Pennsylvania tried to secure permission to count early because the law doesn’t allow it, but its Supreme Court said no go.
Even if there are more ballots, I don’t see potential leaks justifying failing to process and count before Election Day. Elections are overseen at the local level by one person in 22 states. Elections in the remaining 28 are run by a board or more than one person so that oversight is bipartisan. If a leak would benefit one party, it would disadvantage the other. There’s enough local control to prevent that from happening.
Early counting turns on whether governors or election officials have the power to make this rule. The governor or the election official in 29 states issued orders changing an aspect of elections earlier this year; I haven’t found any reason why they couldn’t have authorized early action this year.
Ballots that arrive after Election Day don’t have to prevent election night results, either. Registrars know how many ballots are mailed out. With early counting, they know how many remain outstanding and can report those numbers to journalists like me so that the Associated Press can figure those facts into their race calls.
There are more reasons to count early besides satisfying the scores of Americans who’ve bitten their nails and stress-eaten over the results. The New York Times reported in October that Russia planned to sneak into our post-election uncertainty and sow chaos. We don’t need interference from foreign bad actors to blow up our elections; as long as we wait to tabulate election results, we risk havoc all by ourselves.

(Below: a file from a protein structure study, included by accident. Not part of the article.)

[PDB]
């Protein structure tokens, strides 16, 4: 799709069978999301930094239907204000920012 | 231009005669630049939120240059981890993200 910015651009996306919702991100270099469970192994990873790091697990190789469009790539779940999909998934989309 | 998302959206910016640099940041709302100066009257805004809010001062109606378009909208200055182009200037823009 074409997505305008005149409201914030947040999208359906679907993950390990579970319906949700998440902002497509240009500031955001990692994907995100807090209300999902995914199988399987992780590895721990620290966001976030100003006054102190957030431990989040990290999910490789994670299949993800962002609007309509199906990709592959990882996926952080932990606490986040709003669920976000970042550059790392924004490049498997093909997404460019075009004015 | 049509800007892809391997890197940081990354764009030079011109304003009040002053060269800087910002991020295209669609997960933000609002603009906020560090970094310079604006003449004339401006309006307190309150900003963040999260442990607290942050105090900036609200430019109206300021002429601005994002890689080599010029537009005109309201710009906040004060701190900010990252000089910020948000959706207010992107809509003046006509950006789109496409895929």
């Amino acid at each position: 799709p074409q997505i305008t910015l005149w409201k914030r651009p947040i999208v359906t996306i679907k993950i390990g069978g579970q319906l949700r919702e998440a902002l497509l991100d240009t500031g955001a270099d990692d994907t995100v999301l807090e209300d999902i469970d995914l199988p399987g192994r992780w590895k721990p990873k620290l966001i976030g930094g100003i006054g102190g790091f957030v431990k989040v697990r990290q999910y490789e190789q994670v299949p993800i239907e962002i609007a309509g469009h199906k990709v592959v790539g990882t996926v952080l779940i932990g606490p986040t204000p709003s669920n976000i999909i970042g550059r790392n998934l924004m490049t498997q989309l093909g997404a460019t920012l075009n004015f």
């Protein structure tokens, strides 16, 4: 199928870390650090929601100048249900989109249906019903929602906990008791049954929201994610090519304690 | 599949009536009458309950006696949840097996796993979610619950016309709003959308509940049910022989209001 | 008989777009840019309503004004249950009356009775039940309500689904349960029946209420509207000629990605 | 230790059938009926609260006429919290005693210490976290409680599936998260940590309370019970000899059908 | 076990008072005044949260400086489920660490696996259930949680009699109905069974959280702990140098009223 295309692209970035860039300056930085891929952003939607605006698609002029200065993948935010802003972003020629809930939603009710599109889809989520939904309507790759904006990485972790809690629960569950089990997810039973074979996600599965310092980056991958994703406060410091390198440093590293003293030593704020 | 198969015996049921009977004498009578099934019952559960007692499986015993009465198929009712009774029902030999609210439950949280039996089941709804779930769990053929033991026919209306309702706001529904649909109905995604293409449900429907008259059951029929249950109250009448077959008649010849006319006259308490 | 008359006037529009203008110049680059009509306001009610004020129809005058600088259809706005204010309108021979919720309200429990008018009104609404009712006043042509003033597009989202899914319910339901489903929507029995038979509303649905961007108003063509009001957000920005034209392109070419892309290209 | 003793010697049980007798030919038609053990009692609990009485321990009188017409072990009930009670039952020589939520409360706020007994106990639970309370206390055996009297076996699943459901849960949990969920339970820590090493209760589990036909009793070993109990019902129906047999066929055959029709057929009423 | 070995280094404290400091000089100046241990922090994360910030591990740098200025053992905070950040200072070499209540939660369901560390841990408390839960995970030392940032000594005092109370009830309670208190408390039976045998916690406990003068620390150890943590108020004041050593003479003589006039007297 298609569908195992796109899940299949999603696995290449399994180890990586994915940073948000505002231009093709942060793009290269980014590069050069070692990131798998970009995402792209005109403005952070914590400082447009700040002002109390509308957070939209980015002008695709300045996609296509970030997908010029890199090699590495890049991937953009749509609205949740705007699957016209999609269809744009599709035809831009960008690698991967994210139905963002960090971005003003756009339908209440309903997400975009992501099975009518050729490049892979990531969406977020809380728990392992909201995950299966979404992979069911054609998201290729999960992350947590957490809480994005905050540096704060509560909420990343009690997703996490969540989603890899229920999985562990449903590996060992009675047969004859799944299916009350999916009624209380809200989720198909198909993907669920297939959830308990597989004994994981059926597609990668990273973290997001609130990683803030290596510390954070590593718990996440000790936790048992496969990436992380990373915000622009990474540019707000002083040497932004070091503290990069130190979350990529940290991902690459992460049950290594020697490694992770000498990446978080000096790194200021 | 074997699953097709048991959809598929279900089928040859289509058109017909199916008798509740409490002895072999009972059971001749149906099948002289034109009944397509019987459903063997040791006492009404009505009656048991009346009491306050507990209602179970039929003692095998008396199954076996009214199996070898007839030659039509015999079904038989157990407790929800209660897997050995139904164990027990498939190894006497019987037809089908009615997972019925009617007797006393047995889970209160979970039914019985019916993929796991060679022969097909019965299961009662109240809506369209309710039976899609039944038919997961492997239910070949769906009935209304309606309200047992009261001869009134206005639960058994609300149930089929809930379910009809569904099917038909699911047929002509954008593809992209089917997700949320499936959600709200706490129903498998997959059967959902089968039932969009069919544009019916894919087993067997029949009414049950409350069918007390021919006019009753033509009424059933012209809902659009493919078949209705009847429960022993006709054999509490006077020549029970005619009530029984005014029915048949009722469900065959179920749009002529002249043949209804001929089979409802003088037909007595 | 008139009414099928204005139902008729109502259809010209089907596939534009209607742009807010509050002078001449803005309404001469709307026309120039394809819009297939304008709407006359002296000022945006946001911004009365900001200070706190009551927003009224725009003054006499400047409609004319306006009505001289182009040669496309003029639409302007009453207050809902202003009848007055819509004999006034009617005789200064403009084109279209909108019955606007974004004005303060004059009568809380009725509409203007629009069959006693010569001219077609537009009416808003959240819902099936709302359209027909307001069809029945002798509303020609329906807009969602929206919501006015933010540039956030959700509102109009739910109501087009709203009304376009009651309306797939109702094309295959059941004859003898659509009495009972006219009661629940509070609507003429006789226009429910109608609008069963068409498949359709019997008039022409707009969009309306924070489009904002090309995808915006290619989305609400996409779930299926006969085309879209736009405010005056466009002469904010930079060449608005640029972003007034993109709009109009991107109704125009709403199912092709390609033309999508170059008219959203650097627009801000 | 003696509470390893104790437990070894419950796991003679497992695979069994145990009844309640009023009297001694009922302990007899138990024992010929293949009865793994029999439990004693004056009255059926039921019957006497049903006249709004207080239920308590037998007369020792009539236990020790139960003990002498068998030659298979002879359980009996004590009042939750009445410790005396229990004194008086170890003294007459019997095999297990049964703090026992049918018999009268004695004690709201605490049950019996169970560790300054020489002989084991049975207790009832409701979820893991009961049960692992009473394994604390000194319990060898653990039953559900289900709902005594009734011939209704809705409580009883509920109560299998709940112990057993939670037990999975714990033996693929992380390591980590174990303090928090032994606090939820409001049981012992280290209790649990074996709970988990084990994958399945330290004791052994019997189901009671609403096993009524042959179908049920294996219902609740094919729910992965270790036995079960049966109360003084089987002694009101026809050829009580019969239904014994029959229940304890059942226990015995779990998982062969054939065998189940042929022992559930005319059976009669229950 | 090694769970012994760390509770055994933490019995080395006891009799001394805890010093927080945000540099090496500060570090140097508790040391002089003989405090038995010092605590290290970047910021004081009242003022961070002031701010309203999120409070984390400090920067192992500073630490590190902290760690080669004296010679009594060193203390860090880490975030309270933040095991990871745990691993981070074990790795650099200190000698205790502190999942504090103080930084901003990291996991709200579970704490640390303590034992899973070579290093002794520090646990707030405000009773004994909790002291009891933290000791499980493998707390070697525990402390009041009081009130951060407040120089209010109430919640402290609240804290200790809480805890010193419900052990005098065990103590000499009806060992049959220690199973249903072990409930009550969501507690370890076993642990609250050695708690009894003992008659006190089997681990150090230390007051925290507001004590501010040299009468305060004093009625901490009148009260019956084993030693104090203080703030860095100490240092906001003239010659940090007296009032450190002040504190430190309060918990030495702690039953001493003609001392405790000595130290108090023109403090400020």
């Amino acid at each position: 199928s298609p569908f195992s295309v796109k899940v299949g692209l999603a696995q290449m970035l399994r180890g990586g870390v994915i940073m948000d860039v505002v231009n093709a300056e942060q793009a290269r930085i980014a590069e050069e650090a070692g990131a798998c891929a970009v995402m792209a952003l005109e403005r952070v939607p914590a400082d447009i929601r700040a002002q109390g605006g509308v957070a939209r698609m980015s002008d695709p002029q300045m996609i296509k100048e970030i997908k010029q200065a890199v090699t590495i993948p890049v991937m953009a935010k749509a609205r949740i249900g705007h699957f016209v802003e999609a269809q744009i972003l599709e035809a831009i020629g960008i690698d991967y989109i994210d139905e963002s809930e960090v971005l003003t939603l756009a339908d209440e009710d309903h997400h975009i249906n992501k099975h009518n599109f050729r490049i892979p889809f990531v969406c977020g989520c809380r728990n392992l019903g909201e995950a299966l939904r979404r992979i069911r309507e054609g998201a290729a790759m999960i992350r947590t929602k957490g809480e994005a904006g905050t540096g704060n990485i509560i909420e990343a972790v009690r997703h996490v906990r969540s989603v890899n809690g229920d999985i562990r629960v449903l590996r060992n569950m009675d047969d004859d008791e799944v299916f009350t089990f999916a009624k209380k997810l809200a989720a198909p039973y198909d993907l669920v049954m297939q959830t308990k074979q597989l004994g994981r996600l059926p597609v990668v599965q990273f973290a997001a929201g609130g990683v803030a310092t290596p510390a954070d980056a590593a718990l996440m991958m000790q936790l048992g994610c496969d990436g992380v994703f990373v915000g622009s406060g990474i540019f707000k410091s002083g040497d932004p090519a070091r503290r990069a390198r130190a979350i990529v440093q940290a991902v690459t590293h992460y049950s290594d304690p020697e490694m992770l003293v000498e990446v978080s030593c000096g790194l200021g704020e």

It’s possible that a candidate could contest results even if they poured in before midnight on Nov. 3. The key is that press organizations - their commitment to accuracy prevents calling shots prematurely - could have made their calls by then even if they were being overly cautious. These pronouncements don’t have any formal authority, but they serve as factual counterweight to denial of results. It’s notable that Professor Foley’s hypothetical constitutional crisis arises because the Associated Press doesn’t make a call.
Any challenges to results need to be underway immediately; a matter of days makes the difference. In 2000, when only one state was contested, it took until Dec. 12 for the Supreme Court to issue its opinion. That year, the Monday after the second Wednesday - the day the Electoral College votes - was Dec. 18.
In 2020, we have four fewer days and more states may be contested. I think we’ll pay a price for failing to count early across the country. We can’t do much about it now except to put in place any laws or rules that will prevent it from happening again.
Chandra Bozelko writes the award-winning blog Prison Diaries. You can follow her on Twitter at @ChandraBozelko and email her at email@example.com.